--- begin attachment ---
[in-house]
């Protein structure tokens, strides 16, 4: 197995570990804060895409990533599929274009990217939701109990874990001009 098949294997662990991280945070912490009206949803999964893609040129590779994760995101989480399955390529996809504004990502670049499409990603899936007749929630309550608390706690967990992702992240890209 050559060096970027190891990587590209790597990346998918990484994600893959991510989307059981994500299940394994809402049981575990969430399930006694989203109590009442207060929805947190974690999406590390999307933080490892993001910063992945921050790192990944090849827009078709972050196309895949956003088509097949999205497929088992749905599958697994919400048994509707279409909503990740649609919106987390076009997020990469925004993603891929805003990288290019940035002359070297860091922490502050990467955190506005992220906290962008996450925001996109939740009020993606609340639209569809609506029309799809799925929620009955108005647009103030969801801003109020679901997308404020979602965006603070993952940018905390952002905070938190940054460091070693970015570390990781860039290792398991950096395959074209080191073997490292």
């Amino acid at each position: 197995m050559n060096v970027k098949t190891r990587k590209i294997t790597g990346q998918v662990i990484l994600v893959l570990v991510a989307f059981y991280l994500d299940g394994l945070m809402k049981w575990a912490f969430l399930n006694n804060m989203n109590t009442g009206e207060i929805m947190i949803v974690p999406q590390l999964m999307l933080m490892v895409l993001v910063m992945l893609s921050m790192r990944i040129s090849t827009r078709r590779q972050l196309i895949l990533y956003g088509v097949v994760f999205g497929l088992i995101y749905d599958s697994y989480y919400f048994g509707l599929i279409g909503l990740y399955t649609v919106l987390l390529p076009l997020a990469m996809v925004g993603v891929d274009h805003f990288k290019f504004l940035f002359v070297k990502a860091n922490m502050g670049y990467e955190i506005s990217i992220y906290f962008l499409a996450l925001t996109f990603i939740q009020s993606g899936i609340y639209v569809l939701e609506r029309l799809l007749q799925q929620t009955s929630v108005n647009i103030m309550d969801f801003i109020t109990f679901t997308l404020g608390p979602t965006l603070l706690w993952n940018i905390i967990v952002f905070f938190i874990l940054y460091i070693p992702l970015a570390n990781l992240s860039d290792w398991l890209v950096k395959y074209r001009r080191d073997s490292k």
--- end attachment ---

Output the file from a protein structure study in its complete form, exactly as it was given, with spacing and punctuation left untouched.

[in-house]
């Protein structure tokens, strides 16, 4: 197995570990804060895409990533599929274009990217939701109990874990001009 098949294997662990991280945070912490009206949803999964893609040129590779994760995101989480399955390529996809504004990502670049499409990603899936007749929630309550608390706690967990992702992240890209 050559060096970027190891990587590209790597990346998918990484994600893959991510989307059981994500299940394994809402049981575990969430399930006694989203109590009442207060929805947190974690999406590390999307933080490892993001910063992945921050790192990944090849827009078709972050196309895949956003088509097949999205497929088992749905599958697994919400048994509707279409909503990740649609919106987390076009997020990469925004993603891929805003990288290019940035002359070297860091922490502050990467955190506005992220906290962008996450925001996109939740009020993606609340639209569809609506029309799809799925929620009955108005647009103030969801801003109020679901997308404020979602965006603070993952940018905390952002905070938190940054460091070693970015570390990781860039290792398991950096395959074209080191073997490292």
């Amino acid at each position: 197995m050559n060096v970027k098949t190891r990587k590209i294997t790597g990346q998918v662990i990484l994600v893959l570990v991510a989307f059981y991280l994500d299940g394994l945070m809402k049981w575990a912490f969430l399930n006694n804060m989203n109590t009442g009206e207060i929805m947190i949803v974690p999406q590390l999964m999307l933080m490892v895409l993001v910063m992945l893609s921050m790192r990944i040129s090849t827009r078709r590779q972050l196309i895949l990533y956003g088509v097949v994760f999205g497929l088992i995101y749905d599958s697994y989480y919400f048994g509707l599929i279409g909503l990740y399955t649609v919106l987390l390529p076009l997020a990469m996809v925004g993603v891929d274009h805003f990288k290019f504004l940035f002359v070297k990502a860091n922490m502050g670049y990467e955190i506005s990217i992220y906290f962008l499409a996450l925001t996109f990603i939740q009020s993606g899936i609340y639209v569809l939701e609506r029309l799809l007749q799925q929620t009955s929630v108005n647009i103030m309550d969801f801003i109020t109990f679901t997308l404020g608390p979602t965006l603070l706690w993952n940018i905390i967990v952002f905070f938190i874990l940054y460091i070693p992702l970015a570390n990781l992240s860039d290792w398991l890209v950096k395959y074209r001009r080191d073997s490292k």